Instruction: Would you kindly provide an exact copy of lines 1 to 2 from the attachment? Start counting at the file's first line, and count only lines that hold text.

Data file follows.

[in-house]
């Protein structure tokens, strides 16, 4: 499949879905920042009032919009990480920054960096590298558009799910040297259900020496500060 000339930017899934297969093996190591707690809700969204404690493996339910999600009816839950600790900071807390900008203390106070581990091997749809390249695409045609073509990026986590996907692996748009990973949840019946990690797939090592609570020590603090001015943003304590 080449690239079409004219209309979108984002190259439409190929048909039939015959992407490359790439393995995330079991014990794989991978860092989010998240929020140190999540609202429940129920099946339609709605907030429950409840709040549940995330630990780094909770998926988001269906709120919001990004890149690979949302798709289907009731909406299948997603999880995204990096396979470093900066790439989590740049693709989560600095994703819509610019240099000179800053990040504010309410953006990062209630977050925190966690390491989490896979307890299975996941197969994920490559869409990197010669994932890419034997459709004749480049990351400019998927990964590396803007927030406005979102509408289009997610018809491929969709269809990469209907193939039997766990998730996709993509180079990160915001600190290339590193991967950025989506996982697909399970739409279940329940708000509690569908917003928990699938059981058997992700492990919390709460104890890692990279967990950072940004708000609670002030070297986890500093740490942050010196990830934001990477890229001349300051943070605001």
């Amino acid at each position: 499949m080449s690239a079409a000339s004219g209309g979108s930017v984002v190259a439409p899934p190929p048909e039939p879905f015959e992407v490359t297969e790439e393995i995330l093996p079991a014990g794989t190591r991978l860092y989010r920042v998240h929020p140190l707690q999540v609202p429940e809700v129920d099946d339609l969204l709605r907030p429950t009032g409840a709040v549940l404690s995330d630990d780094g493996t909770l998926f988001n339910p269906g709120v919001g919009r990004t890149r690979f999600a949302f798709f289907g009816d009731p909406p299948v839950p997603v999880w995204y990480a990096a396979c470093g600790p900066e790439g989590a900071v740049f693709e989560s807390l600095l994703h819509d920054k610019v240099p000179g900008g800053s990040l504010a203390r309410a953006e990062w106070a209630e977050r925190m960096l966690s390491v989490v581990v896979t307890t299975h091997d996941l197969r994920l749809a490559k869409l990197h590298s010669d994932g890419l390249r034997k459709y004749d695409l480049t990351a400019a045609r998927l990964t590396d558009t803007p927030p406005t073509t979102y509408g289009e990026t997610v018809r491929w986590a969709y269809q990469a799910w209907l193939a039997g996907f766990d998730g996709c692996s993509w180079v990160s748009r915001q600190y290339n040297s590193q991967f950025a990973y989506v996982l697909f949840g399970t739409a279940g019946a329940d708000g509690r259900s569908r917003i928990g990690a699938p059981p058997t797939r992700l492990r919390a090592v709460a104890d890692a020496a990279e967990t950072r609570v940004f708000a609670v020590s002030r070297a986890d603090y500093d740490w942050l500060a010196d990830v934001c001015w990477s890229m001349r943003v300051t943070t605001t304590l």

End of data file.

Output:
[in-house]
């Protein structure tokens, strides 16, 4: 499949879905920042009032919009990480920054960096590298558009799910040297259900020496500060 000339930017899934297969093996190591707690809700969204404690493996339910999600009816839950600790900071807390900008203390106070581990091997749809390249695409045609073509990026986590996907692996748009990973949840019946990690797939090592609570020590603090001015943003304590 080449690239079409004219209309979108984002190259439409190929048909039939015959992407490359790439393995995330079991014990794989991978860092989010998240929020140190999540609202429940129920099946339609709605907030429950409840709040549940995330630990780094909770998926988001269906709120919001990004890149690979949302798709289907009731909406299948997603999880995204990096396979470093900066790439989590740049693709989560600095994703819509610019240099000179800053990040504010309410953006990062209630977050925190966690390491989490896979307890299975996941197969994920490559869409990197010669994932890419034997459709004749480049990351400019998927990964590396803007927030406005979102509408289009997610018809491929969709269809990469209907193939039997766990998730996709993509180079990160915001600190290339590193991967950025989506996982697909399970739409279940329940708000509690569908917003928990699938059981058997992700492990919390709460104890890692990279967990950072940004708000609670002030070297986890500093740490942050010196990830934001990477890229001349300051943070605001």